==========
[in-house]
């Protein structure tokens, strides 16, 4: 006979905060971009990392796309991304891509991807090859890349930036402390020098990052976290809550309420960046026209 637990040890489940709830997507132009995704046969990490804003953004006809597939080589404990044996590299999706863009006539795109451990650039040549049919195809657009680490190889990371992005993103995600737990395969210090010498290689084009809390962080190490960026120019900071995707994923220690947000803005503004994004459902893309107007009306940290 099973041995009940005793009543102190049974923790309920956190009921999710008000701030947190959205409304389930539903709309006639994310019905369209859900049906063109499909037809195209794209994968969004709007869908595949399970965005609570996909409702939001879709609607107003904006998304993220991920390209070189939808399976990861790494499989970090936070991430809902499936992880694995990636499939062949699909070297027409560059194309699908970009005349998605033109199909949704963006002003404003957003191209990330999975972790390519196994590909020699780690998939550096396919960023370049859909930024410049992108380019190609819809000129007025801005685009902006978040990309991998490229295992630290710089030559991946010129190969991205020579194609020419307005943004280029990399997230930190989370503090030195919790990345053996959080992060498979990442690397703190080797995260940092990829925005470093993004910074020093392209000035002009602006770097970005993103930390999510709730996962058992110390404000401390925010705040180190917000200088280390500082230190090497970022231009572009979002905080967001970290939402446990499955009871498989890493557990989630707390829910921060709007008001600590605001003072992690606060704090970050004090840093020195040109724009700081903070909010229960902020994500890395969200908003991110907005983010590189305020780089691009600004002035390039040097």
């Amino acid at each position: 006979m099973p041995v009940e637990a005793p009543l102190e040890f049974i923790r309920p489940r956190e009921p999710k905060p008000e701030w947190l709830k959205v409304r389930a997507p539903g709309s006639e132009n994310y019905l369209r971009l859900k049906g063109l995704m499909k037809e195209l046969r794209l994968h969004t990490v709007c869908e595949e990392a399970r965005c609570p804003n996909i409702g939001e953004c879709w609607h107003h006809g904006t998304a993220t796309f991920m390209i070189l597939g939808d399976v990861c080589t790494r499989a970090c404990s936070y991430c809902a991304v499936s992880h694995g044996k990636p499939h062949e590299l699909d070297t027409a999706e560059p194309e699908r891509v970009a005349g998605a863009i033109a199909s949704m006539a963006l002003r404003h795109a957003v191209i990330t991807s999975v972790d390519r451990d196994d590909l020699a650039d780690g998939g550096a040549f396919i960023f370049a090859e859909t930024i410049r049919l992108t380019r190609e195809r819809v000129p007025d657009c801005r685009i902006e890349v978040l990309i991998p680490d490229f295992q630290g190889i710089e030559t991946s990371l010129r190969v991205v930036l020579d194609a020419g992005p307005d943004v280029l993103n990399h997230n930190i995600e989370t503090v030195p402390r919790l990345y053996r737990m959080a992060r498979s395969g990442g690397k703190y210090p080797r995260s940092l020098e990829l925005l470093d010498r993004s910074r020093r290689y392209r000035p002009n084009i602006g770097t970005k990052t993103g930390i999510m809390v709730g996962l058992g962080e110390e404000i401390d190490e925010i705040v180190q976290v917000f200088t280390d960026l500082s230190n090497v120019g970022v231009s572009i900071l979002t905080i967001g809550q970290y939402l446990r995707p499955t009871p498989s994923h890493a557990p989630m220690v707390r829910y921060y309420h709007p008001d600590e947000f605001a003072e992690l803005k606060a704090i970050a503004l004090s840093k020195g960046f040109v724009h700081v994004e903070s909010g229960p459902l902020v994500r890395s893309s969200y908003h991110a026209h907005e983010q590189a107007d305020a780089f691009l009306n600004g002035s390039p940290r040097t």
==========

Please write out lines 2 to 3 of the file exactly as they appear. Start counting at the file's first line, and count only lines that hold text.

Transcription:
């Protein structure tokens, strides 16, 4: 006979905060971009990392796309991304891509991807090859890349930036402390020098990052976290809550309420960046026209 637990040890489940709830997507132009995704046969990490804003953004006809597939080589404990044996590299999706863009006539795109451990650039040549049919195809657009680490190889990371992005993103995600737990395969210090010498290689084009809390962080190490960026120019900071995707994923220690947000803005503004994004459902893309107007009306940290 099973041995009940005793009543102190049974923790309920956190009921999710008000701030947190959205409304389930539903709309006639994310019905369209859900049906063109499909037809195209794209994968969004709007869908595949399970965005609570996909409702939001879709609607107003904006998304993220991920390209070189939808399976990861790494499989970090936070991430809902499936992880694995990636499939062949699909070297027409560059194309699908970009005349998605033109199909949704963006002003404003957003191209990330999975972790390519196994590909020699780690998939550096396919960023370049859909930024410049992108380019190609819809000129007025801005685009902006978040990309991998490229295992630290710089030559991946010129190969991205020579194609020419307005943004280029990399997230930190989370503090030195919790990345053996959080992060498979990442690397703190080797995260940092990829925005470093993004910074020093392209000035002009602006770097970005993103930390999510709730996962058992110390404000401390925010705040180190917000200088280390500082230190090497970022231009572009979002905080967001970290939402446990499955009871498989890493557990989630707390829910921060709007008001600590605001003072992690606060704090970050004090840093020195040109724009700081903070909010229960902020994500890395969200908003991110907005983010590189305020780089691009600004002035390039040097």
């Amino acid at each position: 006979m099973p041995v009940e637990a005793p009543l102190e040890f049974i923790r309920p489940r956190e009921p999710k905060p008000e701030w947190l709830k959205v409304r389930a997507p539903g709309s006639e132009n994310y019905l369209r971009l859900k049906g063109l995704m499909k037809e195209l046969r794209l994968h969004t990490v709007c869908e595949e990392a399970r965005c609570p804003n996909i409702g939001e953004c879709w609607h107003h006809g904006t998304a993220t796309f991920m390209i070189l597939g939808d399976v990861c080589t790494r499989a970090c404990s936070y991430c809902a991304v499936s992880h694995g044996k990636p499939h062949e590299l699909d070297t027409a999706e560059p194309e699908r891509v970009a005349g998605a863009i033109a199909s949704m006539a963006l002003r404003h795109a957003v191209i990330t991807s999975v972790d390519r451990d196994d590909l020699a650039d780690g998939g550096a040549f396919i960023f370049a090859e859909t930024i410049r049919l992108t380019r190609e195809r819809v000129p007025d657009c801005r685009i902006e890349v978040l990309i991998p680490d490229f295992q630290g190889i710089e030559t991946s990371l010129r190969v991205v930036l020579d194609a020419g992005p307005d943004v280029l993103n990399h997230n930190i995600e989370t503090v030195p402390r919790l990345y053996r737990m959080a992060r498979s395969g990442g690397k703190y210090p080797r995260s940092l020098e990829l925005l470093d010498r993004s910074r020093r290689y392209r000035p002009n084009i602006g770097t970005k990052t993103g930390i999510m809390v709730g996962l058992g962080e110390e404000i401390d190490e925010i705040v180190q976290v917000f200088t280390d960026l500082s230190n090497v120019g970022v231009s572009i900071l979002t905080i967001g809550q970290y939402l446990r995707p499955t009871p498989s994923h890493a557990p989630m220690v707390r829910y921060y309420h709007p008001d600590e947000f605001a003072e992690l803005k606060a704090i970050a503004l004090s840093k020195g960046f040109v724009h700081v994004e903070s909010g229960p459902l902020v994500r890395s893309s969200y908003h991110a026209h907005e983010q590189a107007d305020a780089f691009l009306n600004g002035s390039p940290r040097t």